Los Angeles Lakers Stat Monkey Brief: Lakers/Grizzlies (1/23/13)
- written by
on Jan 23rd, 2013
Remember the classic anecdote about a frog trying to climb out of a well? The one in which the frog takes one step forward, only to take two steps back and fall back into the well? Well, there's no better mantra that describes the Lakers' season. Whenever the Lakers seem to be making progress, they fall back into their bad habits and start losing games.
After looking dreadful in two straight road games, the Los Angeles Lakers look to right the ship against the Memphis Grizzlies. Memphis, a team swirling with trade rumors seemingly on a day-to-day basis, still boasts a 26-14 record and one of the league's best defensive units. Mike D'Antoni will need to figure out a game plan for the Lakers to crack this stingy Memphis defense - one that should rely on slowing down the game and getting more touches for Pau Gasol.
Why play so fast?
When asked about the reason for the Laker struggles, GM Mitch Kupchak recently blamed "a lack of effort" as the primary reason. That begs the question: if effort is the primary issue, why do the Lakers play so fast? With D'Antoni at the helm, L.A. plays one of the most uptempo styles in the league, ranking second in the NBA in pace factor at 94.7 possessions per 48 minutes. Yet, it's perplexing that a starting lineup averaging 33 years of age and two 7-footers would play quickly.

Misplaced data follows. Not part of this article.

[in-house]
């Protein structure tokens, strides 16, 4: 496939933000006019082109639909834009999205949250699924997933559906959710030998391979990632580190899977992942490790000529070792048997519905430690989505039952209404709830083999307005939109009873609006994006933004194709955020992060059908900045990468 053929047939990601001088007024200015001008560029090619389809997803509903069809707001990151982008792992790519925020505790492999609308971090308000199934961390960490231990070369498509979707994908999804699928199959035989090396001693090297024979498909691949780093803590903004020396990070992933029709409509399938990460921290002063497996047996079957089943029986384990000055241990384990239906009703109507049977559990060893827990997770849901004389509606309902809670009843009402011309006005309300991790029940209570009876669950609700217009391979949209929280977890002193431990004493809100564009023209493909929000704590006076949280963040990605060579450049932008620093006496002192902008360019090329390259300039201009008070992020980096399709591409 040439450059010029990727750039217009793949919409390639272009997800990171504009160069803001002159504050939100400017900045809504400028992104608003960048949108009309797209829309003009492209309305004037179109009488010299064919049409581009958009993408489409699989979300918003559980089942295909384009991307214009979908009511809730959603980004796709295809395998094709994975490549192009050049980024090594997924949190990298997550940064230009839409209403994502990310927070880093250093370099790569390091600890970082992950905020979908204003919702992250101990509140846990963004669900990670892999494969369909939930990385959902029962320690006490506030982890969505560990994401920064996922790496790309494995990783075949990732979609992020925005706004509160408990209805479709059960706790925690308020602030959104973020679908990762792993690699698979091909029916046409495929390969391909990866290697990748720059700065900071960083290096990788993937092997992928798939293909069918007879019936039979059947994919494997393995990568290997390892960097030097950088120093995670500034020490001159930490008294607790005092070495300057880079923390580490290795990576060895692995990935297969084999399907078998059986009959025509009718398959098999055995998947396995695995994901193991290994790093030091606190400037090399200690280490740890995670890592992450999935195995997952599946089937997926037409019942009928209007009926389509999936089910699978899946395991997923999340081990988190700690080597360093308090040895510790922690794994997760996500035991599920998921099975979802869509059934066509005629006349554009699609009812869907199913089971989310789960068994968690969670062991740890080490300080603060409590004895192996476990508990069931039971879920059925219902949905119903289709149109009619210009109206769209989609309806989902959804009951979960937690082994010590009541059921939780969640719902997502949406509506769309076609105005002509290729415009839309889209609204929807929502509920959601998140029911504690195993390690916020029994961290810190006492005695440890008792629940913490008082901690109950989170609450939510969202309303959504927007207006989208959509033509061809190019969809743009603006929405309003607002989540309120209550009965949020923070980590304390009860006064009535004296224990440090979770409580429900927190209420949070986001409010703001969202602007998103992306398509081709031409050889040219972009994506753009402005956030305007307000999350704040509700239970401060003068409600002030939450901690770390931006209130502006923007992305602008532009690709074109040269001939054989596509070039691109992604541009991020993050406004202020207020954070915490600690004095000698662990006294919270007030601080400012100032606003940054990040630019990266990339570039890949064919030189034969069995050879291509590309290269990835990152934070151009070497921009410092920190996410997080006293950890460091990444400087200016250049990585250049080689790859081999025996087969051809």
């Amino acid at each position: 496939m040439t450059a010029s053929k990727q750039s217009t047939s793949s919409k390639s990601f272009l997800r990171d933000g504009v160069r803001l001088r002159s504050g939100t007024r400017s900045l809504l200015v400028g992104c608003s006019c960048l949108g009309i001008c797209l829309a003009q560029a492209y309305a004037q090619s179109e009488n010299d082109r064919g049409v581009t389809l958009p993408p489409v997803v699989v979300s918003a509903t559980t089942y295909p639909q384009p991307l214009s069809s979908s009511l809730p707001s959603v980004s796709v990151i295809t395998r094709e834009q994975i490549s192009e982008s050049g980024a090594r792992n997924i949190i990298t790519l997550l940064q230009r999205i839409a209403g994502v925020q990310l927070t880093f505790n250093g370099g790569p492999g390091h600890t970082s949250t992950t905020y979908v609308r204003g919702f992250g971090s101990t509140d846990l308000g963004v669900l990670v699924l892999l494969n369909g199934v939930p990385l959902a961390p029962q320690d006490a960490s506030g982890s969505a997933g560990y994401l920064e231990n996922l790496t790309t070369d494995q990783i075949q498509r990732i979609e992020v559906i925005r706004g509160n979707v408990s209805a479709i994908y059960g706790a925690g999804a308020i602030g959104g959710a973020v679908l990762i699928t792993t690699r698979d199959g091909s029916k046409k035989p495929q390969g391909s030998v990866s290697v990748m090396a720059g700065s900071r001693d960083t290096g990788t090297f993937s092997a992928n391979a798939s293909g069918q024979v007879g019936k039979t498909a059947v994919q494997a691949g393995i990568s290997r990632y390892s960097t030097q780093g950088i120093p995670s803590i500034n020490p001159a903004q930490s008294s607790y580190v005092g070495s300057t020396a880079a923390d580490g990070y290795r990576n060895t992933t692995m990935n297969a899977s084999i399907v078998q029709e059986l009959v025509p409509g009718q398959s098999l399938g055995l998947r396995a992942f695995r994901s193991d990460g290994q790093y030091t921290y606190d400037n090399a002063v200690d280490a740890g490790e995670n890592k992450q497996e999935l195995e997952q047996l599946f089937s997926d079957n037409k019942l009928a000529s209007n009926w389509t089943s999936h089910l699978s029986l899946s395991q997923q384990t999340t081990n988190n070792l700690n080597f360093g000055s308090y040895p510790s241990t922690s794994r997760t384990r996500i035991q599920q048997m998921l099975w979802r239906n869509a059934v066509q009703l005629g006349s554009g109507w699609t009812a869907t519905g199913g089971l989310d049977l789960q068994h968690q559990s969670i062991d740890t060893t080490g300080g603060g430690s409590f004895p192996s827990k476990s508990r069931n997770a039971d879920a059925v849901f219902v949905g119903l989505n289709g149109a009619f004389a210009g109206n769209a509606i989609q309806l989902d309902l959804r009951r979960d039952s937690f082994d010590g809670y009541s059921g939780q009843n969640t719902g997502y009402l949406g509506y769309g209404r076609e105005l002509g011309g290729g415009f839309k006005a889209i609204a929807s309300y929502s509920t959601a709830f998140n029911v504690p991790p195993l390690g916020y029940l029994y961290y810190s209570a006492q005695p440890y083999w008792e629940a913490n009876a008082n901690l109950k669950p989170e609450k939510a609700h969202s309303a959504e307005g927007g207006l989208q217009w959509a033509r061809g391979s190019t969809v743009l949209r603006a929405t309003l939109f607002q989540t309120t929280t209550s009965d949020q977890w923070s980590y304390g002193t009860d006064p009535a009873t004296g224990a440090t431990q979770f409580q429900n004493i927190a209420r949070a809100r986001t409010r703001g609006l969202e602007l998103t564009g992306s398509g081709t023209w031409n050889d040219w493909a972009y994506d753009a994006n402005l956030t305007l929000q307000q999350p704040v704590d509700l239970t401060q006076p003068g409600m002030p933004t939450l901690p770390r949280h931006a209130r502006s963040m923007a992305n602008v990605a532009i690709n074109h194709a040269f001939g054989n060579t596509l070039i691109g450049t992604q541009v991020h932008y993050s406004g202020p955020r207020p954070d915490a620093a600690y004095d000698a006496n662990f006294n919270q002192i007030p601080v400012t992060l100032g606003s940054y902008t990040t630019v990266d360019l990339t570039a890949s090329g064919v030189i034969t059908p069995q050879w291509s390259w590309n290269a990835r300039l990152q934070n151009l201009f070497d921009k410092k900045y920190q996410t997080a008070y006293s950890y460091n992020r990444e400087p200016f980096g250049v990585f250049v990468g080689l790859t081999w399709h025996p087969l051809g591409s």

D'Antoni, with the help of floor general Steve Nash, needs to slow down the pace of play for the Lakers to regain effort on the defensive end, and ultimately, to be a more successful team. Keep in mind, LA, along with Milwaukee, allows more fast break points (15.5 per game) than any other team in the NBA. And with its current turnover rate at 14.0 percent, the Lakers will continue to get beaten back on defense if it doesn't slow down on offense.
Remember last year in the Olympics when Pau Gasol tore up Team USA for 24 points, 8 boards, and 7 assists, while almost pulling off the upset for Team Spain? It seems like an afterthought now as Gasol has been relegated to a more limited role off the bench in the Lakers' last two losses against Toronto and Chicago. Gasol, even with the recent knee troubles, is still a very productive player in this league and needs to get more touches for the Lakers to be successful again. For example, in each game this year when Pau has posted an offensive rating above 125, the Lakers are 5-2. Furthermore, when Pau scores less than 13 points per game, the Lakers are 3-12.
In tonight's matchup against his brother Marc, a great defender in his own right, look for Pau to play motivated and be looking for his own shot. If the Lakers can establish an effective post game in Memphis, that should slow down the game and give the Lakers much needed energy on the defensive end.